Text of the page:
By: Denise M. Champagne//March 16, 2011
By: Denise M. Champagne//March 16, 2011//
The houses of the future — at least for the next five years — are going to continue a current trend of being smaller and greener. The smaller-size homes, according to a recent study by the National Association of Home Builders, are changing the ways homeowners use space.
The traditional living room, for instance, is being replaced with an open great room, combining dining, kitchen and living areas.
“McMansions, as they called them through the mid- and late-90s, have kind of gone off to the wayside,” said Rick Herman, executive vice president of Rochester Home Builders’ Association Inc. “There are still some big homes, but they are fewer. They’re reshifting and resizing that space.”
He said another trend is using more “bonus” space such as lower levels (formerly called basements) where couples may add a bedroom and a small bathroom for their grandchildren.
“I think people’s lifestyles have changed,” Herman said. “My lifestyle has changed over the last 10 years. I’m looking at doing things smaller. As I get older, I don’t want the upkeep of the house.”
Data from the Census Bureau indicates that the average size of single-family homes peaked in 2007 at 2,521 square feet and have declined to 2,377 square feet in 2010. Locally, Craig Antonelli, president of Antonelli Construction LLC in Perinton, said the average size of homes was about 2,300 in 2006 and 2,100 in 2009.
“People are getting less square footage, but there are more amenities in them,” he said. “They would rather spend the money on the interior finishes and sacrifice a little bit of square footage.”
As an example, he said people may be shrinking the size of their homes, but they are spending money on quality cabinets, granite countertops and higher-end appliances.
Antonelli said the trend follows a declining household size, as well as empty-nesters downsizing their lifestyles with little use for over-sized bedrooms.
“The great room and the open floor plan is extremely popular,” he said. “People like to have their kitchen and great room connected because that’s where the majority of the entertainment is. The new designs are typically wide open so it flows together.”
According to the NAHB survey, 74 percent of the respondents indicated single-family homes will get smaller. Another 65 percent said they will have more green features, while 29 percent indicated there will be more technology.
Antonelli finds the Rochester area follows that trend somewhat. He’s seeing more pre-wiring and cables being incorporated in home building for security systems, central vacuums or sound systems — some of which are added at a later date.
He said people are also downsizing as they become more focused on energy.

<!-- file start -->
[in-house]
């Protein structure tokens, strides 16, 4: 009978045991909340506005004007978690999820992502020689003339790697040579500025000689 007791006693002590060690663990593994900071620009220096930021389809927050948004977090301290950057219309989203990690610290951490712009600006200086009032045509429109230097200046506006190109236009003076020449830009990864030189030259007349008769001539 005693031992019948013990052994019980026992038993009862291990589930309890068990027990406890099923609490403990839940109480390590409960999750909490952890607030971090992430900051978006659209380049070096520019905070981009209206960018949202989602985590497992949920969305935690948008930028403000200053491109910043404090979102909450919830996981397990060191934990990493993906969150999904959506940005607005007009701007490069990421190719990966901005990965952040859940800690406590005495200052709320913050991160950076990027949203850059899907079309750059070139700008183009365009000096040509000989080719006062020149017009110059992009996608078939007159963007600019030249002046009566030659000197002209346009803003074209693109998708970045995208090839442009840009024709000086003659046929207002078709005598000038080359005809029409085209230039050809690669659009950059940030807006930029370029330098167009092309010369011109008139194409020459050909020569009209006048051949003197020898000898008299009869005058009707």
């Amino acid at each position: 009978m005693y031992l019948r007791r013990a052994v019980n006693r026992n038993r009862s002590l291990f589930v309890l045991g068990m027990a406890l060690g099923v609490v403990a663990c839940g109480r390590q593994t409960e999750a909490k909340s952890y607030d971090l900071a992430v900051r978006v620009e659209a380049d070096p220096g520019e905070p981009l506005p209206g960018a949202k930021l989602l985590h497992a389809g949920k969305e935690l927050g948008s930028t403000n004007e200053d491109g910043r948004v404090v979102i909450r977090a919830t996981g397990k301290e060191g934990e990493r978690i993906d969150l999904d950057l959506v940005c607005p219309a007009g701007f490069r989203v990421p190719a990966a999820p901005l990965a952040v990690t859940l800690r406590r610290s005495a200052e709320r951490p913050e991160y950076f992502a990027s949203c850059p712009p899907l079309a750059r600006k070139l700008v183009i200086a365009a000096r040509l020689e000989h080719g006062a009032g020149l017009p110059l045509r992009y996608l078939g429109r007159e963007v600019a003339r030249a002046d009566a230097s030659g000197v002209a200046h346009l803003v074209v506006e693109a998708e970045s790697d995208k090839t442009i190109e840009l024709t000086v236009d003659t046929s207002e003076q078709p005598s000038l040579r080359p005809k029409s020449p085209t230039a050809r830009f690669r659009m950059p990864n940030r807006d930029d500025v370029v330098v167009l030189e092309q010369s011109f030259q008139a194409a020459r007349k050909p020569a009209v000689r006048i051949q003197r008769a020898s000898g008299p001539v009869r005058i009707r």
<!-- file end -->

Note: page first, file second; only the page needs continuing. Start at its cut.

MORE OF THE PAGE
“It will cost the homeowner less to heat and cool a smaller home than a larger home,” he said. “People are still spending the same amount of money to be more energy conscious.”
Antonelli, who is RHBA’s immediate past chairman for 2010, said energy efficiency is also realized in different types of insulation, heaters, water tanks, windows and appliances.
He expects current trends to continue for the next four or five years.
“Then we’ll see where the economy takes us and see where we are in five years,” he said. “It’s all cyclical.”
Herman said Rochester homebuyers are incorporating some green features, but that the trend hasn’t really taken off as much as builders thought it might have. He said he doesn’t know if that is because Rochester is so conservative or what, but that many vendors and suppliers are offering green products.
“The demand isn’t there,” Herman said. “Part of it is an education process to the public, letting them know what is out there.”
He said there are rebates available, but many consumers only want to do bits and pieces toward making their homes green and are not eligible for the rebates.
Herman, who was in Washington, D.C., for the National Association of Home Builders legislative conference, said attendees were told Wednesday morning that the housing market will see a good 2011, but won’t really bounce back until the first quarter of 2012.
“Rochester is a little bit different than that and the reason being is we don’t have the foreclosures in Rochester,” Herman said. “Nor do we have the excess inventory. Rochester is the old ‘steady Eddie.’ Rochester is going to continue to be flatlined. There’s nothing wrong with being flatlined in the economic arena we’ve been in in the last couple of years. We’re very confident that we’ve made it over the worst of the worst.”